Chalice, but police and lice;
Camel, constable, unstable,
Principle, disciple, label.
Petal, panel, and canal,
Wait, surprise, plait, promise, pal.
Worm and storm, chaise, chaos, chair,
Senator, spectator, mayor.
Tour, but our and succour, four.
Gas, alas, and Arkansas.
Sea, idea, Korea, area,
Psalm, Maria, but malaria.
Youth, south, southern, cleanse and clean.
Doctrine, turpentine, marine.
Compare alien with Italian,
Dandelion and battalion.
Sally with ally, yea, ye,
Eye, I, ay, aye, whey, and key.
Say aver, but ever, fever,
Neither, leisure, skein, deceiver.
Heron, granary, canary.
Crevice and device and aerie.
Face, but preface, not efface.
Phlegm, phlegmatic, ass, glass, bass.
Large, but target, gin, give, verging,
Ought, out, joust and scour, scourging.
Ear, but earn and wear and tear
Do not rhyme with here but ere.
Seven is right, but so is even,
Hyphen, roughen, nephew Stephen,
Monkey, donkey, Turk and jerk,
Ask, grasp, wasp, and cork and work.
Pronunciation (think of Psyche!)
Is a paling stout and spikey?
Won’t it make you lose your wits,
Writing groats and saying grits?
It’s a dark abyss or tunnel:
Strewn with stones, stowed, solace, gunwale,
Islington and Isle of Wight,
Housewife, verdict and indict.
Finally, which rhymes with enough,
Though, through, plough, or dough, or cough?
Hiccough has the sound of cup.
My advice is to give up!!!
The materials provided here are part of the 3 day tuotorial program delivered UGC-NET preparing students of Tezpur university, Assam
In this tech-talk session, I want to talk about an application that has been a great help bridging the language gap and digital divide across the globe.
Chances are that you have already heard of Adaptxt. Adaptxt is an acronym formed out of two words of “Adapt” and “Text”. The idea is that the tool offered under the aegis of Adaptxt is adaptable to the text. And it comes really true to its name.
Adaptxt is a keyboard cum dictionary application made particularly for mobile devices and tablet computers. As you are already aware, almost all of these devices come with only one language input tool i.e. English. That is, if you want to write something on these devices in a language other than English, chances are that you will not find any way to type type because your language is not supported by the device manufacturer. Device manufacturers like Nokia, Samsung, Micromax or several other companies that come with different software platforms, take it granted that the people’s basic need is to be able to type in English and therefore they provide support just for that language. Developing support for other languages requires much more than just localization of the software platform. It requires a lot of feedback from native language experts (linguists) as well as other resources. Therefore features like being able to type in Hindi or Bengali or Tamil is not available by default on mobiles or tablets that come with Android, Symbian or Windows Mobile platforms. If you want to be able to type in Hindi or other numerous languages, you will have to resort to external softwares and install them separately on your own.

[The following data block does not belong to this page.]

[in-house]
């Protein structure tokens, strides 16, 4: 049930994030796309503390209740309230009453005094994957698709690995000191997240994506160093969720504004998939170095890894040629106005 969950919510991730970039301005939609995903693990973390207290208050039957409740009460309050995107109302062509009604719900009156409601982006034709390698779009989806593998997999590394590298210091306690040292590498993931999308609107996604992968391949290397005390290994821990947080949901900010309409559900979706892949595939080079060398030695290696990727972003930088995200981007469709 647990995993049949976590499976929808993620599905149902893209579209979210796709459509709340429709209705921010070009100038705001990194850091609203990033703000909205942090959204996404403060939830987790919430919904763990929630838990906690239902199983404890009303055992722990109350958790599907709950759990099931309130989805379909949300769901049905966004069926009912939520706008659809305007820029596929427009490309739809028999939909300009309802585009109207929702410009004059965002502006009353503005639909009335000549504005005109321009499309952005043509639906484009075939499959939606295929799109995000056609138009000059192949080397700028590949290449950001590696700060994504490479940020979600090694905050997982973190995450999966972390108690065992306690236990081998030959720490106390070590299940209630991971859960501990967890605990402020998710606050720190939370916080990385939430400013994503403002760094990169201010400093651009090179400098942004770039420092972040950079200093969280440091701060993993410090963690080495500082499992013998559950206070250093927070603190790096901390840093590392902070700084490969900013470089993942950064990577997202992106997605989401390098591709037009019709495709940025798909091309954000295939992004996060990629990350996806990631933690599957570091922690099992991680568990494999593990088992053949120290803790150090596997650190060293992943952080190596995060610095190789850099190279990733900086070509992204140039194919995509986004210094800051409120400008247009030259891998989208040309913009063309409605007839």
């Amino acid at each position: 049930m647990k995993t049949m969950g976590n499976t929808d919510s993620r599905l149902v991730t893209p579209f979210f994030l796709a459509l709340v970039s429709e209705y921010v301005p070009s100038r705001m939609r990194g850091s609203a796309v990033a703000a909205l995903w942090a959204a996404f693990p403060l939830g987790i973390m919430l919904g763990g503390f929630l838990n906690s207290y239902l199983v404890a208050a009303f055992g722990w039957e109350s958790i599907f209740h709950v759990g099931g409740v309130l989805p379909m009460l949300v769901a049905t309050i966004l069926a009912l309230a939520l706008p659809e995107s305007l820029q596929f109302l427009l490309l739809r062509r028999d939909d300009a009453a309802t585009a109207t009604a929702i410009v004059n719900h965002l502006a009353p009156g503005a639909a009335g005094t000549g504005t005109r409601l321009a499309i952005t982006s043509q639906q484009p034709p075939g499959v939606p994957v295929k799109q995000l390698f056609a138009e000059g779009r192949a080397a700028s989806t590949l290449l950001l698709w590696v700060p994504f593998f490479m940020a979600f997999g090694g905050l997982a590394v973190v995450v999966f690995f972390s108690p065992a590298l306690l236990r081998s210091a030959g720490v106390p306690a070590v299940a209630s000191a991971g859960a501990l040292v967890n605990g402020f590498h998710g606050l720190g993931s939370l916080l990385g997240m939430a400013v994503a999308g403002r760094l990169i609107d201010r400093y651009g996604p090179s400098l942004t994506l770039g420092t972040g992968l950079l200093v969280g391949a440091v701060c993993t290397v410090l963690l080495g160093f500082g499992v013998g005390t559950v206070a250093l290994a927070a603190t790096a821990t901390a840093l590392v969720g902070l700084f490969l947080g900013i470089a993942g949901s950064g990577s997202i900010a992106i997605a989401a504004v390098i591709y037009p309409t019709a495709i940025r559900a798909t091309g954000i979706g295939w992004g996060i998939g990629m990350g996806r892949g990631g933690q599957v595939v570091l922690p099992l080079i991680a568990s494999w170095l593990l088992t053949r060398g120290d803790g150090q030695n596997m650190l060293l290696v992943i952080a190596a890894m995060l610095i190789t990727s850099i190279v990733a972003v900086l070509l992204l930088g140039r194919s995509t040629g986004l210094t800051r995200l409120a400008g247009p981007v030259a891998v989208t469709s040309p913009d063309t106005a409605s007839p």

For long since the advent of electronic communication for the common people, Hindi and other non-English languages were encoded in Roman itself. So much so that Hindi encoded in Roman and not Deonagari, the official script of the language, has earned a character of its own and has contributed much to what is now being termed as “Hinglish”.
No definition of Hinglish can be given for sure. No surveys are present to show who uses it, and how much and in what context this is being used. Hindi/Urdu/Hindustani, all being written in Roman can be comfortably termed as Hinglish. Going by this definition, we can safely say that there is a lot text available online and much of it has already passed the electronic communication channel (through SMSes, mails etc.)
Users of Hinglish:
There is a lot of interest in 'Hinglish', particularly from the industry. Even though a puritan view would reject the whole idea of Hinglish as an aberration, this term is going to stick. And therefore, the need to study this behaviour of the people for the sake of academics as well.
Hinglish is being used both by the native speakers and non-native speakers of Hindi/Urdu/Hindustani. Hindi/Urdu/Hindustani has been traditionally written in Devanagari script or Urdu (Nastaliqh) script. But its Hinglish avatar is now being written in Roman. And this has only increased the users of this language. Now, the whole of South Asia can be said to write this, because Hindi/Urdu/Hindustani is the lingua franca of this region.
Fully dedicated to language and related works, LangLex is a startup venture putting efforts towards enriching linguistic resources in Indian Languages through community efforts. As many of Indian languages remain undocumented and under-represented on the web, this is an effort towards filling this gap.
LangLex intends to be a medium for developing language resources for people studying Indian languages and linguistics.
As a start run, we have uploaded some language resources on this site that we think is useful for the people studying languages. A major goal of this site is to run an online tool where we can collect linguistic resources in different languages. These resources can be in any form, starting from just a few words to collecting sentences of languages that are less studied. Any person belonging to a lesser known language group can submit words and sentences on a given format which can later be used by linguists in studying that language. Thus, we will have a community for a language being connected remotely.